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The Fall and Rise of the Stately Home
     

The Fall and Rise of the Stately Home

by Peter Mandler
 

ISBN-10: 0300078692

ISBN-13: 9780300078695

Pub. Date: 06/10/1999

Publisher: Yale University Press

How much do the English really care about their stately homes? In this pathbreaking and wide-ranging account of the changing fortunes and status of the stately homes of England over the past two centuries, Peter Mandler melds social, cultural, artistic, and political perspectives and reveals much about the relationship of the nation to its past and its traditional

Overview

How much do the English really care about their stately homes? In this pathbreaking and wide-ranging account of the changing fortunes and status of the stately homes of England over the past two centuries, Peter Mandler melds social, cultural, artistic, and political perspectives and reveals much about the relationship of the nation to its past and its traditional ruling elite. Challenging the prevailing view of a modern English culture besotted with its history and its aristocracy, Mandler portrays instead a continuously changing and modernizing society in which both popular and intellectual attitudes toward the aristocracy—and its stately homes—have veered from selective appreciation to outright hostility and only recently to thoroughgoing admiration.

With great panache, Mandler adds the missing pieces to the story of the country house. Going beyond its architects and its owners, he brings to center stage a much wider cast of characters—aristocratic entrepreneurs, anti-aristocratic politicians, campaigning conservationists, ordinary sightseers and voters—and a scenario full of incident and local and national color. He traces attitudes toward the stately homes, beginning in the first half of the nineteenth century when public feeling about the aristocracy was mixed and divided. Criticism of the "foreign" and "exclusive" image of the typical aristocratic country house was widespread. At the same time, interest grew in those older houses that symbolized an olden time of imagined national harmony. The Victorian period also saw the first mass tourist industry, and a strong popular demand emerged for the right to visit all the stately homes. By the 1880s, however, hostility toward the aristocracy made appreciation of any country house politically treacherous, and interest in aristocratic heritage declined steadily for sixty years. Only after 1945, when the aristocracy was no longer seen as a threat, was a gentle revival of the stately homes possible, Mandler contends, and only since the 1970s has that revival become a triumphant appreciation. He enters today's debate with a discussion of how far people today—and tomorrow—are willing to see the aristocracy's heritage as their own.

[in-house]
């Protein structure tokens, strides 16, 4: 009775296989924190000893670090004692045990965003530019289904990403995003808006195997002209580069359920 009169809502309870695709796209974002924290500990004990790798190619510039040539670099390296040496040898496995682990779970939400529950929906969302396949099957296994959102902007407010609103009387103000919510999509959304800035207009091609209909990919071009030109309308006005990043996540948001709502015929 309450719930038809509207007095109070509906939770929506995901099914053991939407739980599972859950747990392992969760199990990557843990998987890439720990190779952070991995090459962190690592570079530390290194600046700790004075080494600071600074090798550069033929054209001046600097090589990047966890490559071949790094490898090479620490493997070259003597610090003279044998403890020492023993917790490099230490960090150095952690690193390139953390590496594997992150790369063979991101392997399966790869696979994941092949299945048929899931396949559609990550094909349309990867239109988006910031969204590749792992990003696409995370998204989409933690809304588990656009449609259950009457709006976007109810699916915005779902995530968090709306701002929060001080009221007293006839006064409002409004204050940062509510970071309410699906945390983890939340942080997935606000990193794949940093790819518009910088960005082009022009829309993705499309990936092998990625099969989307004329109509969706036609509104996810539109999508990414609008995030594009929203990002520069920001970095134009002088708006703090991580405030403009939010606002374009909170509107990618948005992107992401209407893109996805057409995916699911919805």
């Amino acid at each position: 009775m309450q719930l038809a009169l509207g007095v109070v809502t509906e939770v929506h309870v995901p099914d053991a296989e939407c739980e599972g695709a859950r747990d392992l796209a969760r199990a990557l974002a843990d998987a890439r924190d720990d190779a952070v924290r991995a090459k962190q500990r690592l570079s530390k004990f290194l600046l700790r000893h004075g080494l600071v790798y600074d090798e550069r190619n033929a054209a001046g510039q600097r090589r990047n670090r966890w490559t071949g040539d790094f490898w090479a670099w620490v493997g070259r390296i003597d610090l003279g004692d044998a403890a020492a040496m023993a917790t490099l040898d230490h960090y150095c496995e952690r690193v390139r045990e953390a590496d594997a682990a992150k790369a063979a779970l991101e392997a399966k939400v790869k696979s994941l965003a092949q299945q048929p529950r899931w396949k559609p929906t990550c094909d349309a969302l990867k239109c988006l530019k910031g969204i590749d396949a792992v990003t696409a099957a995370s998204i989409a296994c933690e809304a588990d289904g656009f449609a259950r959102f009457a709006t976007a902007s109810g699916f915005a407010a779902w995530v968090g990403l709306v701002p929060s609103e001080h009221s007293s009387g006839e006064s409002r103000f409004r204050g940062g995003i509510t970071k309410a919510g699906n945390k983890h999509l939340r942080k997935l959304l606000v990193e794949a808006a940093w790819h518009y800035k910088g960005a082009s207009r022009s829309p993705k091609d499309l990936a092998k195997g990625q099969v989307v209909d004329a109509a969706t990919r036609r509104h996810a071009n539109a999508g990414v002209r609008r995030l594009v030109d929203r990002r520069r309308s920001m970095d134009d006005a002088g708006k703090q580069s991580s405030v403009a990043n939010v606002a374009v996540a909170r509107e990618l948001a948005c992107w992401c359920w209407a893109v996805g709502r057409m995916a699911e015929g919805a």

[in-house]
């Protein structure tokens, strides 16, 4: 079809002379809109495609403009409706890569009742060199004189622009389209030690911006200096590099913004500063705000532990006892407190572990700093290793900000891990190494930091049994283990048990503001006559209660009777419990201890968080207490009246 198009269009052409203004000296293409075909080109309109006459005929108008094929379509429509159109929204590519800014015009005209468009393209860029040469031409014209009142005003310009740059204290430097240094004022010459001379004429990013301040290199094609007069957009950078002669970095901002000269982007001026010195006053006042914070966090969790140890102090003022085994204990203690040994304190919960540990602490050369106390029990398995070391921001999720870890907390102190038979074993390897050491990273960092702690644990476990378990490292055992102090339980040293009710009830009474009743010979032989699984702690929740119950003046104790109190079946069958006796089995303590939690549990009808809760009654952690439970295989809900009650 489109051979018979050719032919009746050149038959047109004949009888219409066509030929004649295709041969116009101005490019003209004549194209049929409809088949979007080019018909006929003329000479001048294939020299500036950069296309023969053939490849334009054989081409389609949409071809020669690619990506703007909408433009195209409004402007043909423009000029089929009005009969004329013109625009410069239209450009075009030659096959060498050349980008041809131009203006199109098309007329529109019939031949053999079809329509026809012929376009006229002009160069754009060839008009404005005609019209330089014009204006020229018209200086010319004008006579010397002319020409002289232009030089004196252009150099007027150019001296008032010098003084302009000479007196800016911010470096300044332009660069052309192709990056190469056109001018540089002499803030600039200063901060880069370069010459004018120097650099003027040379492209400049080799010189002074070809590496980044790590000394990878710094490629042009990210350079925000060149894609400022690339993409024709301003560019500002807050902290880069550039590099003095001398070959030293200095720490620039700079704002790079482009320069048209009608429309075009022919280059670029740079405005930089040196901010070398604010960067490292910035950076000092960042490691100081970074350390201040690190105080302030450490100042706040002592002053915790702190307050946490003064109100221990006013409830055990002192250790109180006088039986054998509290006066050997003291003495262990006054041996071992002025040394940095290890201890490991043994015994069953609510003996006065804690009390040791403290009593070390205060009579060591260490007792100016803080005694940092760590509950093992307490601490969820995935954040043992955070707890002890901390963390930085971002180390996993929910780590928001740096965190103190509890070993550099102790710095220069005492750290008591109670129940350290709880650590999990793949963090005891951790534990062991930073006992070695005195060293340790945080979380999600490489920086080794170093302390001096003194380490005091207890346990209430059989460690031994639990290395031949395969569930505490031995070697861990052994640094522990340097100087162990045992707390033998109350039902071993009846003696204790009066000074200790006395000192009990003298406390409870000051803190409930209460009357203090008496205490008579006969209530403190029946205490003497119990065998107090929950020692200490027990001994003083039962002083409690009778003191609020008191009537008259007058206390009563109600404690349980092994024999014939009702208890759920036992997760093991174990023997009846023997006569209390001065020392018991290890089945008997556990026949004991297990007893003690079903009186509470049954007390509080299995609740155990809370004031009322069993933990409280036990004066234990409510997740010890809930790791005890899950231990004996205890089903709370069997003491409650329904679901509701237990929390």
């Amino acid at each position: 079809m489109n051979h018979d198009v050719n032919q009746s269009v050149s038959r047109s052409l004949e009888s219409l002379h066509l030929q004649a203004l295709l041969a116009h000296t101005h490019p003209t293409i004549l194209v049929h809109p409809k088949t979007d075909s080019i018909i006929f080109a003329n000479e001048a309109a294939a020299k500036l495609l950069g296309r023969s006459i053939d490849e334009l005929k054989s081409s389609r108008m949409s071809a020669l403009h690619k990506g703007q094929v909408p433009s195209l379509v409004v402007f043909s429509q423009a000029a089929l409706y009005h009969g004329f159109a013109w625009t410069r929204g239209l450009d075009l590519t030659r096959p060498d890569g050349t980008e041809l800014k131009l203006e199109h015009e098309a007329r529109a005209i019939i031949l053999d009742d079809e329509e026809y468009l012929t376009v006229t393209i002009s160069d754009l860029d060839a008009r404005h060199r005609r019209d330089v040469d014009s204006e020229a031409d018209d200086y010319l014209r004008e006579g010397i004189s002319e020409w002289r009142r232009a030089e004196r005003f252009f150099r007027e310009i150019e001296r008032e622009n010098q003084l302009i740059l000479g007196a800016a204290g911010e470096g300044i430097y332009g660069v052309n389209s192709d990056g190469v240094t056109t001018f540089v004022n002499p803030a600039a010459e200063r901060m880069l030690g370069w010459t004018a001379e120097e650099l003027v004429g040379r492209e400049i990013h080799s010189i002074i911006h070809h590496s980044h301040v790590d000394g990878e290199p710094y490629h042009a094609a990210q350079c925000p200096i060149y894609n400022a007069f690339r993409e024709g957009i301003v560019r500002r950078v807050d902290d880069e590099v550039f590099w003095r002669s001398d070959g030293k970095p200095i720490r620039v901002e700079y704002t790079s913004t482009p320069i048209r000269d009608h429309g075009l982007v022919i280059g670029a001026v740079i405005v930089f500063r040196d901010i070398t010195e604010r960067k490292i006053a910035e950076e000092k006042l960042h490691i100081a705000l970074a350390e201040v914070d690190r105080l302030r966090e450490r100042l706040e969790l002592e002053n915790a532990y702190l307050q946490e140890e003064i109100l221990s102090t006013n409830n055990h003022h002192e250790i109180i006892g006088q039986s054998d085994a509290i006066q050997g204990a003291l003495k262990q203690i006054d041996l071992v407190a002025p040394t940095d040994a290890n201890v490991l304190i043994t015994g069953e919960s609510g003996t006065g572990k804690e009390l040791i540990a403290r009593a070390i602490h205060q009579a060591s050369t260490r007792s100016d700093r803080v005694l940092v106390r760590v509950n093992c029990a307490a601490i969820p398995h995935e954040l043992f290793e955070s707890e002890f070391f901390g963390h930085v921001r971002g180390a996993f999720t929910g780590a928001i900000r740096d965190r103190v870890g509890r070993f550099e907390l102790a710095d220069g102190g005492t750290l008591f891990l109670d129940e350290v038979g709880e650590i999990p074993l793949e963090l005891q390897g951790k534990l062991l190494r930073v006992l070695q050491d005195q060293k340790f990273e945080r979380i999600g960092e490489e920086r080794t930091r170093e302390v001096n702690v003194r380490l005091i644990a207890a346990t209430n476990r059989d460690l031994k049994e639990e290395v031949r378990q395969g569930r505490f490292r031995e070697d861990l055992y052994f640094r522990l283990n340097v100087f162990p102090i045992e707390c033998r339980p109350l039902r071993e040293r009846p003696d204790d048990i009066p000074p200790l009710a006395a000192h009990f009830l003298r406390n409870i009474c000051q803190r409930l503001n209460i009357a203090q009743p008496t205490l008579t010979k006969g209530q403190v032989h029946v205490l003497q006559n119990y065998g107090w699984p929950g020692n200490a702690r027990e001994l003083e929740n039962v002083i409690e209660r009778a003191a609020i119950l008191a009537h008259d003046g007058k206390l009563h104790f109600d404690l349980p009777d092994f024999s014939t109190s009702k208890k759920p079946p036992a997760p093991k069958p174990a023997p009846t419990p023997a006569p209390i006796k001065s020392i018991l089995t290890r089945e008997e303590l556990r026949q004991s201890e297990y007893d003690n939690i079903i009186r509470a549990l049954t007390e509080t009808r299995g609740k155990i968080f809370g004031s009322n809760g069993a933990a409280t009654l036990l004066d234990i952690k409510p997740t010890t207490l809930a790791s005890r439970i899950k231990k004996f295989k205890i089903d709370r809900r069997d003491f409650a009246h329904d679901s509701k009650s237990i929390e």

Product Details

ISBN-13:
9780300078695
Publisher:
Yale University Press
Publication date:
06/10/1999
Edition description:
New Edition
Pages:
534
Product dimensions:
6.25(w) x 9.25(h) x (d)

Table of Contents

Introduction The Stately Homes and England 1(6)
Prelude Houses of Taste (to 1815) 7(14)
PART I MANSIONS OF ENGLAND, 1815-1880 21(88)
1 The Victorian Idea of Heritage
21(50)
The Origins of National Heritage
22(16)
Mansions of the Olden Time
38(33)
2 Hosts and Guests: The Opening of the Country House
71(38)
The First Age of Mass Visiting
71(14)
Varieties of Visiting: Historic Shrines and Show-places
85(24)
PART II FORTRESSES OF BARBARISM, 1867-1914 109(116)
3 Philistines, Barbarians and Aesthetes
109(44)
The Philistines: Modernizing the Nation
110(7)
The Barbarians: Privatizing the Country House
117(15)
The Aesthetes: Refining the Olden Time
132(21)
4 Philistines vs. Barbarians: Popular Politics and the Failure of Preservation
153(40)
Radicalism and Heritage, 1867-1885
154(6)
Radicalism against Heritage, 1885-1905
160(13)
Crisis of the Aristocracy, 1905-1914
173(20)
5 'Splendid Paupers': The Closing of the Country House
193(32)
Restriction, Riot and Resentment
196(13)
Tourism Refined
209(16)
PART III WHITE ELEPHANTS, 1914-1939 225(86)
6 Land without Lords: The Nadir of the Country House
225(40)
The Modern Countryside
227(15)
Desertion, Demolition, Disuse
242(12)
A Ghostly Presence
254(11)
7 Brideshead Rehabilitated: Georgian Salvage in the 1930s
265(46)
Order in the Countryside
266(12)
The Rule of Taste from George V to George VI
278(17)
Saving the Country House
295(16)
PART IV OPEN HOUSES, 1939-1974 311(90)
8 The Country House and the Welfare State
311(44)
Old Houses in the New Jerusalem
312(17)
Nationalizing the Country House?
329(14)
Doles for Dukes
343(12)
9 The Country House and the Affluent Society
355(46)
Aristocratic Renaissance
356(13)
The Stately-Home Business, 1945-1964
369(19)
Culture, Leisure or Heritage, 1964-1974
388(13)
Epilogue Treasure Houses (since 1974) 401(18)
Notes 419(57)
Select Bibliography 476(25)
Acknowledgements 501(3)
Photograph Credits 504(1)
Index 505

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